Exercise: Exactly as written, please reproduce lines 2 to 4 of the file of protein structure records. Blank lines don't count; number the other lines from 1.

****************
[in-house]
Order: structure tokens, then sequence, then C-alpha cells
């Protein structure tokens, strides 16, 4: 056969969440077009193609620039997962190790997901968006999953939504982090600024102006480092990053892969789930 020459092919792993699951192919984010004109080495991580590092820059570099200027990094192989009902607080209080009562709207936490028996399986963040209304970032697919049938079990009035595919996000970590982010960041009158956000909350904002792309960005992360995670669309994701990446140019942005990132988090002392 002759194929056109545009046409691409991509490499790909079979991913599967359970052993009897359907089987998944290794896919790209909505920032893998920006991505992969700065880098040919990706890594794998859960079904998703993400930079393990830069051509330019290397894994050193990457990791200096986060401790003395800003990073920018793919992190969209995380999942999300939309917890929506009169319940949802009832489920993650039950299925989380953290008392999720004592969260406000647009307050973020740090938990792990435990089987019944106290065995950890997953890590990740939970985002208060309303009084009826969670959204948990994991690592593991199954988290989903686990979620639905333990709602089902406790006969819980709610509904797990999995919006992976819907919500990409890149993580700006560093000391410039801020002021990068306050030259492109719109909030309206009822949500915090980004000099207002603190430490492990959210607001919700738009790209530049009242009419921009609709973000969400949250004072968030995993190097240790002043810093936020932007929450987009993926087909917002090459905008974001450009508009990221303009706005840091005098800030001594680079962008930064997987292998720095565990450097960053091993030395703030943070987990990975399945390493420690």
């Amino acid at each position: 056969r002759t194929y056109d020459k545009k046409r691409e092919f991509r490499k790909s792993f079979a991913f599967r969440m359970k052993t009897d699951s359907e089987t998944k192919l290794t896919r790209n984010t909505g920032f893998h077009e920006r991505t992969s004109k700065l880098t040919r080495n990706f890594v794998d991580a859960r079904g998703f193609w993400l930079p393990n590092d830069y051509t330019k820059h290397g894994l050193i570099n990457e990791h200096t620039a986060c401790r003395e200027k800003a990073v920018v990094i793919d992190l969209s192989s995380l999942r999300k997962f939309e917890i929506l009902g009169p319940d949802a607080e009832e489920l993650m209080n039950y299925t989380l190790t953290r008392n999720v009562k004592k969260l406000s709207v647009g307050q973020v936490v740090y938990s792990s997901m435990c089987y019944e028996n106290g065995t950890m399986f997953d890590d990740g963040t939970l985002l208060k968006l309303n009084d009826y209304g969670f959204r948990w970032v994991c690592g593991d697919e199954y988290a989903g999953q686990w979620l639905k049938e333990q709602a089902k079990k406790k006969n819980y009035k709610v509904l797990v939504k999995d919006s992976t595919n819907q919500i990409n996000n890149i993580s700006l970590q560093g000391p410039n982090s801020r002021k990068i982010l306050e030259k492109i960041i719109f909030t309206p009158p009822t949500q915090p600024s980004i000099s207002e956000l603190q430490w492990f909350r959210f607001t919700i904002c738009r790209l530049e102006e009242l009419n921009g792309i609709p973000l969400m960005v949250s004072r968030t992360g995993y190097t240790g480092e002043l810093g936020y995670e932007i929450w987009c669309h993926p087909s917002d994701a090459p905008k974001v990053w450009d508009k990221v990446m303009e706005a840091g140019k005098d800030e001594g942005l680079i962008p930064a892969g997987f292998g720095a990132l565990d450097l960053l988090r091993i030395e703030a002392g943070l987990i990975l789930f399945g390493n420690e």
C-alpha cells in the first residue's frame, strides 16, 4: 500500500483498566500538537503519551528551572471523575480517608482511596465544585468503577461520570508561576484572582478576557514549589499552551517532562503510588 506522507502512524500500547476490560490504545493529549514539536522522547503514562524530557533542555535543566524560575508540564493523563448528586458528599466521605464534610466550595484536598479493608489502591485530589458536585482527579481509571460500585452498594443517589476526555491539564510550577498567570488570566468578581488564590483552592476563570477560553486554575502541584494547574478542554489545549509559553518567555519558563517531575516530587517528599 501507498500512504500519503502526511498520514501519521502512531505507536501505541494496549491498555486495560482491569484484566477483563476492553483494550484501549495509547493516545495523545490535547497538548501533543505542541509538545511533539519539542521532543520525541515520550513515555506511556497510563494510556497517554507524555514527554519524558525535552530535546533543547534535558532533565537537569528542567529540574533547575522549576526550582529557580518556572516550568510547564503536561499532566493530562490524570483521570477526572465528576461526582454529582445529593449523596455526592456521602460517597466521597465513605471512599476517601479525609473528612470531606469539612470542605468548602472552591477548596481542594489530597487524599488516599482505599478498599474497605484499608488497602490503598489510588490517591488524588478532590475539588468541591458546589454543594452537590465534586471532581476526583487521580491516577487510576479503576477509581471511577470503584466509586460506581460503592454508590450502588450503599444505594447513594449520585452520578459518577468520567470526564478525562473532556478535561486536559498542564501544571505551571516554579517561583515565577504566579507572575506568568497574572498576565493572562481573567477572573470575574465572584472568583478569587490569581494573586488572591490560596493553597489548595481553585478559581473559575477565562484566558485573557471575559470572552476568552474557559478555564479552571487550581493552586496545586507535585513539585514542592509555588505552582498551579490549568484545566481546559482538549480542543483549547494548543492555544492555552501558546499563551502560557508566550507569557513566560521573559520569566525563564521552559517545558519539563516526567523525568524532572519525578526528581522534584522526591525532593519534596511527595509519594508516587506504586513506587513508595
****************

Order: structure tokens, then sequence, then C-alpha cells
């Protein structure tokens, strides 16, 4: 056969969440077009193609620039997962190790997901968006999953939504982090600024102006480092990053892969789930 020459092919792993699951192919984010004109080495991580590092820059570099200027990094192989009902607080209080009562709207936490028996399986963040209304970032697919049938079990009035595919996000970590982010960041009158956000909350904002792309960005992360995670669309994701990446140019942005990132988090002392 002759194929056109545009046409691409991509490499790909079979991913599967359970052993009897359907089987998944290794896919790209909505920032893998920006991505992969700065880098040919990706890594794998859960079904998703993400930079393990830069051509330019290397894994050193990457990791200096986060401790003395800003990073920018793919992190969209995380999942999300939309917890929506009169319940949802009832489920993650039950299925989380953290008392999720004592969260406000647009307050973020740090938990792990435990089987019944106290065995950890997953890590990740939970985002208060309303009084009826969670959204948990994991690592593991199954988290989903686990979620639905333990709602089902406790006969819980709610509904797990999995919006992976819907919500990409890149993580700006560093000391410039801020002021990068306050030259492109719109909030309206009822949500915090980004000099207002603190430490492990959210607001919700738009790209530049009242009419921009609709973000969400949250004072968030995993190097240790002043810093936020932007929450987009993926087909917002090459905008974001450009508009990221303009706005840091005098800030001594680079962008930064997987292998720095565990450097960053091993030395703030943070987990990975399945390493420690």
């Amino acid at each position: 056969r002759t194929y056109d020459k545009k046409r691409e092919f991509r490499k790909s792993f079979a991913f599967r969440m359970k052993t009897d699951s359907e089987t998944k192919l290794t896919r790209n984010t909505g920032f893998h077009e920006r991505t992969s004109k700065l880098t040919r080495n990706f890594v794998d991580a859960r079904g998703f193609w993400l930079p393990n590092d830069y051509t330019k820059h290397g894994l050193i570099n990457e990791h200096t620039a986060c401790r003395e200027k800003a990073v920018v990094i793919d992190l969209s192989s995380l999942r999300k997962f939309e917890i929506l009902g009169p319940d949802a607080e009832e489920l993650m209080n039950y299925t989380l190790t953290r008392n999720v009562k004592k969260l406000s709207v647009g307050q973020v936490v740090y938990s792990s997901m435990c089987y019944e028996n106290g065995t950890m399986f997953d890590d990740g963040t939970l985002l208060k968006l309303n009084d009826y209304g969670f959204r948990w970032v994991c690592g593991d697919e199954y988290a989903g999953q686990w979620l639905k049938e333990q709602a089902k079990k406790k006969n819980y009035k709610v509904l797990v939504k999995d919006s992976t595919n819907q919500i990409n996000n890149i993580s700006l970590q560093g000391p410039n982090s801020r002021k990068i982010l306050e030259k492109i960041i719109f909030t309206p009158p009822t949500q915090p600024s980004i000099s207002e956000l603190q430490w492990f909350r959210f607001t919700i904002c738009r790209l530049e102006e009242l009419n921009g792309i609709p973000l969400m960005v949250s004072r968030t992360g995993y190097t240790g480092e002043l810093g936020y995670e932007i929450w987009c669309h993926p087909s917002d994701a090459p905008k974001v990053w450009d508009k990221v990446m303009e706005a840091g140019k005098d800030e001594g942005l680079i962008p930064a892969g997987f292998g720095a990132l565990d450097l960053l988090r091993i030395e703030a002392g943070l987990i990975l789930f399945g390493n420690e």